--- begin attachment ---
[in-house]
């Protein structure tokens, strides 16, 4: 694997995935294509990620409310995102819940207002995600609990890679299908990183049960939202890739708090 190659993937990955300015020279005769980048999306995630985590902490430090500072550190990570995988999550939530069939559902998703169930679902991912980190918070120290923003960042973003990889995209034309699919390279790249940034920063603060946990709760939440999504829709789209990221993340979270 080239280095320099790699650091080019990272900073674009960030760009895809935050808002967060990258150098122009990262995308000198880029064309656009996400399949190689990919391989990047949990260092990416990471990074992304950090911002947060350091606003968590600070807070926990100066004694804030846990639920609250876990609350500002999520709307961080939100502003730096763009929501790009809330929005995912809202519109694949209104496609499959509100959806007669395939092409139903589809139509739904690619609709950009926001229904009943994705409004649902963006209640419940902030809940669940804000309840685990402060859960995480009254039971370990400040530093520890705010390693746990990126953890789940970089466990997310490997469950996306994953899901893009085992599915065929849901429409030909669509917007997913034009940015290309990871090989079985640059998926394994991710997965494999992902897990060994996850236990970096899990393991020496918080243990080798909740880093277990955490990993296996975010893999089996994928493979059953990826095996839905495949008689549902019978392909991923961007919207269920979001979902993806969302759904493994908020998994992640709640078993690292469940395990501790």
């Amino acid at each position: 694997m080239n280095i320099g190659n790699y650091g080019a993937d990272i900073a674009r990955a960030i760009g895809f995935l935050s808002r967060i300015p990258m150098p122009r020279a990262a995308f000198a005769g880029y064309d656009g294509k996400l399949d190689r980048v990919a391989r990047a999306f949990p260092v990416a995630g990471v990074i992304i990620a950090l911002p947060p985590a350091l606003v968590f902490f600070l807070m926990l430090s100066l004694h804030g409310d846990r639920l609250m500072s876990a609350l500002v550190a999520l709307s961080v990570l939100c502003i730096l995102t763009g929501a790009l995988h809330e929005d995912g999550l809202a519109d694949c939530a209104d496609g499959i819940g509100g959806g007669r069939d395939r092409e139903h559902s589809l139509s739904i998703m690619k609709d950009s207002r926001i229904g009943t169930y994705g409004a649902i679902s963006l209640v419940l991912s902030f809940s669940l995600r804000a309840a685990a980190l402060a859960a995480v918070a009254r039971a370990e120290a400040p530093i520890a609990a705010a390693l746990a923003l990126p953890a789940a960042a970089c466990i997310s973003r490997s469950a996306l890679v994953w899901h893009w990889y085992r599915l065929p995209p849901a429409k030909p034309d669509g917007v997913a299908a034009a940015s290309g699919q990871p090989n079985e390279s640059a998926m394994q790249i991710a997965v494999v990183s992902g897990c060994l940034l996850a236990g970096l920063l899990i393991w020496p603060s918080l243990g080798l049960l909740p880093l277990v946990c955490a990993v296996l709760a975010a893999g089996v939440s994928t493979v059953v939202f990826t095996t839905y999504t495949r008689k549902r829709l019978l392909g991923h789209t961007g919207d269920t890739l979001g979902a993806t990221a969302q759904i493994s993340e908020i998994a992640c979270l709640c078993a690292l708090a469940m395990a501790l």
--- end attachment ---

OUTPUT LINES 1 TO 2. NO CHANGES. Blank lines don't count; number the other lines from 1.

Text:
[in-house]
């Protein structure tokens, strides 16, 4: 694997995935294509990620409310995102819940207002995600609990890679299908990183049960939202890739708090 190659993937990955300015020279005769980048999306995630985590902490430090500072550190990570995988999550939530069939559902998703169930679902991912980190918070120290923003960042973003990889995209034309699919390279790249940034920063603060946990709760939440999504829709789209990221993340979270 080239280095320099790699650091080019990272900073674009960030760009895809935050808002967060990258150098122009990262995308000198880029064309656009996400399949190689990919391989990047949990260092990416990471990074992304950090911002947060350091606003968590600070807070926990100066004694804030846990639920609250876990609350500002999520709307961080939100502003730096763009929501790009809330929005995912809202519109694949209104496609499959509100959806007669395939092409139903589809139509739904690619609709950009926001229904009943994705409004649902963006209640419940902030809940669940804000309840685990402060859960995480009254039971370990400040530093520890705010390693746990990126953890789940970089466990997310490997469950996306994953899901893009085992599915065929849901429409030909669509917007997913034009940015290309990871090989079985640059998926394994991710997965494999992902897990060994996850236990970096899990393991020496918080243990080798909740880093277990955490990993296996975010893999089996994928493979059953990826095996839905495949008689549902019978392909991923961007919207269920979001979902993806969302759904493994908020998994992640709640078993690292469940395990501790």